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AUDIO FORMATS SHOUTOUT

Ciao Guys,

Manuel's here from masteryourtrack.com

As audio engineers, it is essential for us to train ours hears (and brain) to listen to music at the best possible quality. For this article, I've decided to convert, to different audio formats, a song I've recently mastered, and compare all the exports using iZotope RX.


NOTE: This article/shoutout doesn't want to be an extensive treatise about music quality that requires much more than visual shoutout and an accurate listening blind test. This article intends to be a hint of what happen to the music when converted to different audio formats.

iZotope RX

Listen to music at high quality is fundamental as it helps to develope and healthy internal reference. I cannot stress aspiring engineer enough about this...please listen to music at the best possible quality or your risk to train yourself to a misaligned quality reference.

In this article, I'm not going to talk a lot about how much important the quality of the audio is. I'll leave the images to speak and demonstrate it. For this shoutout, I've used a track I've recently mastered. The snippet, subject of this analysis, is a transition from an ambient and relatively quiet part to a busier part of the track.


Let's start...


This is the original .WAV mastered at 16 bit - 44.1 KHz



















Let's start with lossless formats. This is the .AIFF version and as you can notice nothing changed from the .WAV


















Another lossless format .FLAC. Again RX doesn't show any relevant difference comparing it with the .WAV


















From this point, I started analysing lossy format files.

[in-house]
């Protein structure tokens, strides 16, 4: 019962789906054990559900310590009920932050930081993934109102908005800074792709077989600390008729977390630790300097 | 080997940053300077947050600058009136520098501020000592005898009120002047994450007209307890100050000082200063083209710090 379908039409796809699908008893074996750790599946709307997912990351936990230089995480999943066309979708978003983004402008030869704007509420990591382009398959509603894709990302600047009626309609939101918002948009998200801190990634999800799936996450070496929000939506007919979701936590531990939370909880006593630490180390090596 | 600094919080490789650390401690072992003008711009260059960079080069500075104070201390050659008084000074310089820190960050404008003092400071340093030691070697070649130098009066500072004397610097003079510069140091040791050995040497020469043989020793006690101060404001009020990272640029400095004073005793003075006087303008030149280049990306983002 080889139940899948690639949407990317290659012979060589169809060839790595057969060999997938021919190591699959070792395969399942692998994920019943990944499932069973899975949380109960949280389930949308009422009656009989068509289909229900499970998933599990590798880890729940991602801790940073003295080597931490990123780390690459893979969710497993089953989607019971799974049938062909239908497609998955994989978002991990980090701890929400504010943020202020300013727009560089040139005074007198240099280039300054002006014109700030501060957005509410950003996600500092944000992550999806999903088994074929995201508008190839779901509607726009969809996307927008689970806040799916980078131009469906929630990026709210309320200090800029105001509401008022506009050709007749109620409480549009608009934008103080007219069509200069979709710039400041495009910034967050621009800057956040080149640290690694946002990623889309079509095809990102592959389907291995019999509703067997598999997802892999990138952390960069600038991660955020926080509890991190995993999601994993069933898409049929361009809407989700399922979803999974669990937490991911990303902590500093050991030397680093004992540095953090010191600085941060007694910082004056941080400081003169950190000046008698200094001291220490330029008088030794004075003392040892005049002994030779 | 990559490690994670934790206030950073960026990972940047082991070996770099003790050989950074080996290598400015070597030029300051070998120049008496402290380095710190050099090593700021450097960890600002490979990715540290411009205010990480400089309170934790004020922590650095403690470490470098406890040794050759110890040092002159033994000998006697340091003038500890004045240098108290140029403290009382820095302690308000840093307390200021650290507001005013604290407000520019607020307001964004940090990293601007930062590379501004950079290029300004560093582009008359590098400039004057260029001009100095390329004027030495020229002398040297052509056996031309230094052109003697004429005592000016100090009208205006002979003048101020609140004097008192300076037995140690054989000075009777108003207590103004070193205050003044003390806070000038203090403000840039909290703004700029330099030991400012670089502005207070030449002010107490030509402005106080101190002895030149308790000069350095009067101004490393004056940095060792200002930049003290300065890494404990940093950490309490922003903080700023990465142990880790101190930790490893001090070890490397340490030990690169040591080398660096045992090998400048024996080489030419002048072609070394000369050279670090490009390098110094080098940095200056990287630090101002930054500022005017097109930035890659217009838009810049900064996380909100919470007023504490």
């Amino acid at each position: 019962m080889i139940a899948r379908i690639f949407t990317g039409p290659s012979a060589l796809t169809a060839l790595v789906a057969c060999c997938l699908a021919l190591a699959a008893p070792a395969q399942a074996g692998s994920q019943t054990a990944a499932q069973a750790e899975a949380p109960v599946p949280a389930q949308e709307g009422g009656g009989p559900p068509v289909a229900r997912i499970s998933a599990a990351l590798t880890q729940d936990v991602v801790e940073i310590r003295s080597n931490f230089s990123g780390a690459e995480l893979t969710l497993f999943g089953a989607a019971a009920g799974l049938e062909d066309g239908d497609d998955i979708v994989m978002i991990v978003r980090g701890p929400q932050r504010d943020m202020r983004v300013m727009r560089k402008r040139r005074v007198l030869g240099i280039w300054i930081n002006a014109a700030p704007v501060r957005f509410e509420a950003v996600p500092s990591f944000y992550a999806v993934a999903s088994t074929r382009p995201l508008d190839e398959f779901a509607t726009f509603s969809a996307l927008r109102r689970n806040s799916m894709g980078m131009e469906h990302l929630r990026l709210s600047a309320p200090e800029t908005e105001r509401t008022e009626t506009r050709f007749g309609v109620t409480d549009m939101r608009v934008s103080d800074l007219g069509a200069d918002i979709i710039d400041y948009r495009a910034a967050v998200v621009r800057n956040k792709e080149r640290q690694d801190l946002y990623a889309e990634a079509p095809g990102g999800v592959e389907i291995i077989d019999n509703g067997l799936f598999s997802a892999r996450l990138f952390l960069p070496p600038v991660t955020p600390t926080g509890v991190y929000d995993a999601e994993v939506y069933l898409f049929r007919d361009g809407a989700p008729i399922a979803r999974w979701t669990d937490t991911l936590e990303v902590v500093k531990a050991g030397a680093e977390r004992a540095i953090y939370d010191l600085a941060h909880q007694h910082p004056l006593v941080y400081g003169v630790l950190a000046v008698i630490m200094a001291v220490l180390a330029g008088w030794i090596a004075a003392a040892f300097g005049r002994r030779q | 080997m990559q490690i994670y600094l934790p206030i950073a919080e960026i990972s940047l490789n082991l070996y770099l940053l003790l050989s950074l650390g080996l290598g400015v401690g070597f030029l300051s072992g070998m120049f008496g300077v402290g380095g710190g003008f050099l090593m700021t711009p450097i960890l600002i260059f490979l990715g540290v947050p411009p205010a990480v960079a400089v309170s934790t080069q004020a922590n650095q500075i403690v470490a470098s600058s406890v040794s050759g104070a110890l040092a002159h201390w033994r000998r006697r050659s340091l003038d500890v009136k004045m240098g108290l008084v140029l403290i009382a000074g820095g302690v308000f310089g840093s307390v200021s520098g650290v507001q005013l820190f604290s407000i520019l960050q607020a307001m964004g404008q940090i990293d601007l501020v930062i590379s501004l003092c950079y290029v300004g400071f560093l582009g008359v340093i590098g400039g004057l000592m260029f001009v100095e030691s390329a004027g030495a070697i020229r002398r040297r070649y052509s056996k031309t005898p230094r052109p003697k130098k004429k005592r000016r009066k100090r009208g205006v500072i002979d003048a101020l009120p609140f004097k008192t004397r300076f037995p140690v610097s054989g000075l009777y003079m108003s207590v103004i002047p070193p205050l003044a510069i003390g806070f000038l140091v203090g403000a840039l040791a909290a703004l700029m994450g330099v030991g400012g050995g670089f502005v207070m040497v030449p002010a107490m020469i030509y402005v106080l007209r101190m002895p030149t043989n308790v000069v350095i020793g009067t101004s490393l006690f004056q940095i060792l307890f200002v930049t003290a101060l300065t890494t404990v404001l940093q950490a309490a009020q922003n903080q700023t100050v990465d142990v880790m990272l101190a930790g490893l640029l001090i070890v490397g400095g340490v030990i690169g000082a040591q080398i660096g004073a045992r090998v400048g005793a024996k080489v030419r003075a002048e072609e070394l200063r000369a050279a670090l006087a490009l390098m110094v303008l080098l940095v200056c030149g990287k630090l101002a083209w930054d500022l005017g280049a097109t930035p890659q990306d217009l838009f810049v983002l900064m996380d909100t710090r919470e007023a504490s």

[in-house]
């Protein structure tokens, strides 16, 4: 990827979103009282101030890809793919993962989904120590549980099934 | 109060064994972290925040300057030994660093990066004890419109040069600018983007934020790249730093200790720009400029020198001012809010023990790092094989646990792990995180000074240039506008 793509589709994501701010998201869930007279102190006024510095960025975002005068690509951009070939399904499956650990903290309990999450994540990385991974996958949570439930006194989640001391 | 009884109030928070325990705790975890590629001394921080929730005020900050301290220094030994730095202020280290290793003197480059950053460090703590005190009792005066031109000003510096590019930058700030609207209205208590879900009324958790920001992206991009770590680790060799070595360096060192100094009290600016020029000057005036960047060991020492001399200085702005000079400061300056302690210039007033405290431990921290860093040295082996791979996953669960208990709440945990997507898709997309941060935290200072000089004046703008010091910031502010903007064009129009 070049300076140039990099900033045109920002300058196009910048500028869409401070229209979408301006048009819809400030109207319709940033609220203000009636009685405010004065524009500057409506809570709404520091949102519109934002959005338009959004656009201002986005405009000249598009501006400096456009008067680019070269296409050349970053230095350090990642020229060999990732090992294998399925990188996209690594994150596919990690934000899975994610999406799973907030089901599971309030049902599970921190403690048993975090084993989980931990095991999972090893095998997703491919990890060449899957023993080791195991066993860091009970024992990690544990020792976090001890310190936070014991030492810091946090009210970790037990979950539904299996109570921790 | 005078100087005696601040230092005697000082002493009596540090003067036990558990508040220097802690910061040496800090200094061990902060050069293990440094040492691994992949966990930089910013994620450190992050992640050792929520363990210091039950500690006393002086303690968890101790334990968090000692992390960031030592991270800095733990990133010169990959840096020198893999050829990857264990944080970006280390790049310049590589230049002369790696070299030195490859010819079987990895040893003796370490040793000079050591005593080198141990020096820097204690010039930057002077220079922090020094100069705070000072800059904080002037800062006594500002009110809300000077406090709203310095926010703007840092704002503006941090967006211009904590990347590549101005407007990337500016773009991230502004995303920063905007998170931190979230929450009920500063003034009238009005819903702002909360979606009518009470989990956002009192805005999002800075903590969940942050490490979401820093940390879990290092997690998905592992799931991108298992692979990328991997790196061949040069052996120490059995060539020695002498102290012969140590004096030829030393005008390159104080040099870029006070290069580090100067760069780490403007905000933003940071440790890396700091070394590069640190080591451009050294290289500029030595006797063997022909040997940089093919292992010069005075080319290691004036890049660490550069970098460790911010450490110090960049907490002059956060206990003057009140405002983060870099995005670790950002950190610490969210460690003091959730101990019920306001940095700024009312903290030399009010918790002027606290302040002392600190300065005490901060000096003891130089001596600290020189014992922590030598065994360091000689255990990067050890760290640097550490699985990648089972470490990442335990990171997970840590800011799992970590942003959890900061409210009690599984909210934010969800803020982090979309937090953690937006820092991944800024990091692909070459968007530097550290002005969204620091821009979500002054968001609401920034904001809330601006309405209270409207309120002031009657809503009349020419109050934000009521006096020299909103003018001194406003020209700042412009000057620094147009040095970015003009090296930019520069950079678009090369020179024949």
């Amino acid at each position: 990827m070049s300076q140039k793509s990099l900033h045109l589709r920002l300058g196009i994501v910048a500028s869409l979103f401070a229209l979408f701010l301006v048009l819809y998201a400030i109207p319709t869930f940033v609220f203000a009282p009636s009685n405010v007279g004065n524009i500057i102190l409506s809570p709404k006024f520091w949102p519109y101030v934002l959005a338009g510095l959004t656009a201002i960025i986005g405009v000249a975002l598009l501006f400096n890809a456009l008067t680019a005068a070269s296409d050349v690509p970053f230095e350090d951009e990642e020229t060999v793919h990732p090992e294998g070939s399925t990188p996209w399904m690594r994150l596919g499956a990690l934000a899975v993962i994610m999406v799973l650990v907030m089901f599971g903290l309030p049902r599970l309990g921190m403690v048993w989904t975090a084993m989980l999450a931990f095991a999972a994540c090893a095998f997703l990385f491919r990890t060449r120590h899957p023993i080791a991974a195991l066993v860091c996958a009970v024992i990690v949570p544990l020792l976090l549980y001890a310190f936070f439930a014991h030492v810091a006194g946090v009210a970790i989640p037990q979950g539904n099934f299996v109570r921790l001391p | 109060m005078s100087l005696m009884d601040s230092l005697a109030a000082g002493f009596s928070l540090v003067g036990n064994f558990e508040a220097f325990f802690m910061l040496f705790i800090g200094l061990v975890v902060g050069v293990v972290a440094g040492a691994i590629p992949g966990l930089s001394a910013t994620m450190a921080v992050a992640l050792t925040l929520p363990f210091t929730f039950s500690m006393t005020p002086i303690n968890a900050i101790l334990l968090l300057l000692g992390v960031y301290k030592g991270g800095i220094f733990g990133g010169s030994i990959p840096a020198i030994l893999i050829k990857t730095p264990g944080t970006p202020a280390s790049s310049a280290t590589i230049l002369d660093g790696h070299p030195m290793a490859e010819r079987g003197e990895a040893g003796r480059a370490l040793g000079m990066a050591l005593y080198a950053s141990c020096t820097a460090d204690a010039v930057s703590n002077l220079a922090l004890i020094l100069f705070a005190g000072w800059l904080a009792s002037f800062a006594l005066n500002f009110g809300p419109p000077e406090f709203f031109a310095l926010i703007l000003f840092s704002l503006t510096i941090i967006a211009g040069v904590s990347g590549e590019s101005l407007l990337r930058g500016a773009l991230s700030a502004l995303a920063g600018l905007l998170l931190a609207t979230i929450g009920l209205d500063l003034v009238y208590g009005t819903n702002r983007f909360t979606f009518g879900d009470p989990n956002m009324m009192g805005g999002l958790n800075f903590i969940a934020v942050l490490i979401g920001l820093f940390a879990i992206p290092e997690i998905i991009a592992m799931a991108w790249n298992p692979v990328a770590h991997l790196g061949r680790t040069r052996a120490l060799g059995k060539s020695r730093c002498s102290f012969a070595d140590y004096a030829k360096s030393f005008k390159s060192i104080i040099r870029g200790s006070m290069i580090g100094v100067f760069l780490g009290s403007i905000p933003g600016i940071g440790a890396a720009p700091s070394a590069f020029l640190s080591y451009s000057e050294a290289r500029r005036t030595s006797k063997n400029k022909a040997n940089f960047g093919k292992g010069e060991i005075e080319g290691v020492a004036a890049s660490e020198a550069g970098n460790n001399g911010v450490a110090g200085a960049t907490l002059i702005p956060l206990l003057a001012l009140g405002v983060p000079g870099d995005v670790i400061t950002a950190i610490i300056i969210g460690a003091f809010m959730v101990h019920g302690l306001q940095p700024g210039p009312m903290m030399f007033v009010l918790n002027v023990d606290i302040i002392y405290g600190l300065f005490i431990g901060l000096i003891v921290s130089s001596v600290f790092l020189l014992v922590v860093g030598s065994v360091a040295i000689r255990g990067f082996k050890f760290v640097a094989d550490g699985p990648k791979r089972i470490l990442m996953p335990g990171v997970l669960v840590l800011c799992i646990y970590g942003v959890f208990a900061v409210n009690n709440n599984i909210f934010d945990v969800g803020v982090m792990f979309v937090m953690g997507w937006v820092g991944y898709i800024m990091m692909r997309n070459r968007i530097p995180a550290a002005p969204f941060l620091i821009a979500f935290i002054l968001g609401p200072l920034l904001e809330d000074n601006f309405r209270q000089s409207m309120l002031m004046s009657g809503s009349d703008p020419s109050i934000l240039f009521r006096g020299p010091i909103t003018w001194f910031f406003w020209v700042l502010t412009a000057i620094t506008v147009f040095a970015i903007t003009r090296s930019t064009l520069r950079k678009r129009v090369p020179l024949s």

This is an .OGG. This is the kind of file used by Spotify.

Streaming services have to reduce the size of the file, and consequentely the quality of the audio, in order to reduce the buffering time.

Please notice how the image shows a noticeable loss of frequencies in the area around 20 KHz.
















Here is the .M4A file at 320 Kbps. This format is used by i-Tunes and Apple Music. This kind of encoding is known as AAC. Again we can notice a loss of information on the upper range at about 20 KHz. Although RX shows little differences, I would say that the .OGG and .M4A are pretty similar.


According to the current guidelines this it also the format used by Sound Cloud.












Keep talking about lossy formats from this point I'm going to analyse .MP3s at different Kbps. In this example, we have an MP3 at 320 Kbs (they highest resolution for this format). RX shows a consistent loss of the top end.
















MP3 at 256 Kbps. Compared to the previous MP3 the even lower quality is quite visible. (Look at the range between 15 KHz and 20 KHz).

















What follows are other MP3s exports at different Kbps. Respectively 192, 160, and 128 Kbps



















As you can notice, the lower the quality of the MP3 the less are the information we can find in the top end. This corresponds to a lighter file size.









Hope this little shoutout's been helpful.









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